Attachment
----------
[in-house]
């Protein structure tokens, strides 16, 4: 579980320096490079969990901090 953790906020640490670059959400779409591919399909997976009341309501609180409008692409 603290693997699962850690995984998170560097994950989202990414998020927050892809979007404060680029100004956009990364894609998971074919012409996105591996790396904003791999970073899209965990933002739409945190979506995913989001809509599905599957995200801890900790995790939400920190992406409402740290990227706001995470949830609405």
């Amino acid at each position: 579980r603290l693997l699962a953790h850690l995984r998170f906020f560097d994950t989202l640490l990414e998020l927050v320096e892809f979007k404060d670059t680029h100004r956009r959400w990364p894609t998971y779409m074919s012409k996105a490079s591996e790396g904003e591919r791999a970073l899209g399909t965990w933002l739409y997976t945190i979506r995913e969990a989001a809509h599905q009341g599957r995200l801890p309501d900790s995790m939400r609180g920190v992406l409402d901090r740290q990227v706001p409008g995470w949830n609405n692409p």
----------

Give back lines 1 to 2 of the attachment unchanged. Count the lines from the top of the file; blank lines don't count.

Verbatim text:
[in-house]
């Protein structure tokens, strides 16, 4: 579980320096490079969990901090 953790906020640490670059959400779409591919399909997976009341309501609180409008692409 603290693997699962850690995984998170560097994950989202990414998020927050892809979007404060680029100004956009990364894609998971074919012409996105591996790396904003791999970073899209965990933002739409945190979506995913989001809509599905599957995200801890900790995790939400920190992406409402740290990227706001995470949830609405």